In the face of dropping tax revenues, Gov. Kathleen Sebelius on Wednesday directed state agencies to cut $60 million and warned that deeper reductions could be on the way.
"Agencies have already begun hiring freezes, they've stopped capital purchases, they've been making other changes, but those efforts need to be increased and extended," Sebelius said.
She said the 3-percent cut, which would include higher education, represented a first step and that bigger cuts "are almost certain to be necessary" in the next fiscal year.
Sebelius said she wanted to hold harmless public school finance, social services and debt service. She also said a tax increase to help bridge the budget gap was probably out of the question because it would fall hard on Kansas families.
"I don't think tax increases at this time and this juncture either would be politically viable or have a positive impact on our overall situation with folks struggling to make ends meet," she said.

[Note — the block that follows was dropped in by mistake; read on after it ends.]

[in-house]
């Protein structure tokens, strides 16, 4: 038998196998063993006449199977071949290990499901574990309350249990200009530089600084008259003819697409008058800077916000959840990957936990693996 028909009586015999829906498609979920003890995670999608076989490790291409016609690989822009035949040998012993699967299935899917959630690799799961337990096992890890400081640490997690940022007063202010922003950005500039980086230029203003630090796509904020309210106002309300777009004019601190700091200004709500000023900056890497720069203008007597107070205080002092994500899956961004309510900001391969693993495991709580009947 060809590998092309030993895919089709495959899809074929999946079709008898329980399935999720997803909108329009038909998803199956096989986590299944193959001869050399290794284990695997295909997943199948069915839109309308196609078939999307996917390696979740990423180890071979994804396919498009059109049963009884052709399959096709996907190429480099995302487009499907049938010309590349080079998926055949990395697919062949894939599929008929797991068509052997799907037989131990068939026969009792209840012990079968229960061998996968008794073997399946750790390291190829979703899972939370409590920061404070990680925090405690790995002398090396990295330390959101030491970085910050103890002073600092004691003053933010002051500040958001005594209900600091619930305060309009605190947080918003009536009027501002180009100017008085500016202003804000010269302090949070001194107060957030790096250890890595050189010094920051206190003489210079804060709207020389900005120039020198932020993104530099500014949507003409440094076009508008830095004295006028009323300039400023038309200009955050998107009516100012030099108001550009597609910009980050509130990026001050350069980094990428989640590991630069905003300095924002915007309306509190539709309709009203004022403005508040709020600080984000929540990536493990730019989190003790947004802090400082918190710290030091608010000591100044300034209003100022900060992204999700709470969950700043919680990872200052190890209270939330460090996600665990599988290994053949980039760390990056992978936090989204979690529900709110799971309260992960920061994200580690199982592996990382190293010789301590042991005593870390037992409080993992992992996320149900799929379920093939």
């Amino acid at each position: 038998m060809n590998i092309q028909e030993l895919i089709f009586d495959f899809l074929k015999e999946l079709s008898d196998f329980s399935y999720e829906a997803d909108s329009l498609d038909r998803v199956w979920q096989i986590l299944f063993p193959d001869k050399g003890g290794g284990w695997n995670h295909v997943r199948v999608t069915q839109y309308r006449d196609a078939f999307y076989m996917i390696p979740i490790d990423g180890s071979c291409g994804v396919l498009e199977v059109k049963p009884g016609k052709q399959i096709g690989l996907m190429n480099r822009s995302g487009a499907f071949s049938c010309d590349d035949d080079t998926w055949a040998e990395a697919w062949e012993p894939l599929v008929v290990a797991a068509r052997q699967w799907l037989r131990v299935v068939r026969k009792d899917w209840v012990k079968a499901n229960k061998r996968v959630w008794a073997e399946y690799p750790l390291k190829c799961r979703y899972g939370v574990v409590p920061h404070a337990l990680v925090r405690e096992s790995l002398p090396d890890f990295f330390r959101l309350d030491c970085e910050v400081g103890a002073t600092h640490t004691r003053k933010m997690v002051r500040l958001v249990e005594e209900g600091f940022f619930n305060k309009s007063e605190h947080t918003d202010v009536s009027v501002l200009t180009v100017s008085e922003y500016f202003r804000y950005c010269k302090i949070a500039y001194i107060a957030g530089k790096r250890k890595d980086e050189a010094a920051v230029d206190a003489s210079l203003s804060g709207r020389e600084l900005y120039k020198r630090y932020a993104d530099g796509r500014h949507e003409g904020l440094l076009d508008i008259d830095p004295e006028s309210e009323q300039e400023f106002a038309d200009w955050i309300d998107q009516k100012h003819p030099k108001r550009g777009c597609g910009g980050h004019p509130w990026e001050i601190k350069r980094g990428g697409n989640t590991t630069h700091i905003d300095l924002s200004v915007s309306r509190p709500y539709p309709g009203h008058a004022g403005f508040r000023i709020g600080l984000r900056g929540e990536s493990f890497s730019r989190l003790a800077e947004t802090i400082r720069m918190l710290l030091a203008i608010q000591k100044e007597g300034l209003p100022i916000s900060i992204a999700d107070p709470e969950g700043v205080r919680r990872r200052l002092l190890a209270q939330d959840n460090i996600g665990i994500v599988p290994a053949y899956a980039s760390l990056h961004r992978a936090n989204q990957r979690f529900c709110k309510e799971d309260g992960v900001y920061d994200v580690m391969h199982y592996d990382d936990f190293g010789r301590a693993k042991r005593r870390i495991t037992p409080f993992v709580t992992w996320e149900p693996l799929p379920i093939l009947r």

The action comes a day after state budget experts said that when lawmakers start the 2009 legislative session in January, there will be a $137 million shortfall. If nothing is done, that could balloon to nearly $1 billion for the fiscal year that starts July 1, 2009.
The state budget is suffering from downward projections in income taxes caused by the national economic downturn.
Sebelius had earlier requested a 1 percent to 2 percent budget cut, but said more cuts are necessary because of the new revenue estimates.
Reginald Robinson, president and chief executive officer of the Kansas Board of Regents, said the regents will probably ask the higher education institutions to follow Sebelius' lead.
Robinson said higher education officials aren't happy about proposing budget cuts, but added there wasn't much of an option.
"Revenues are tight. You can't plan to spend money that may not materialize," Robinson said.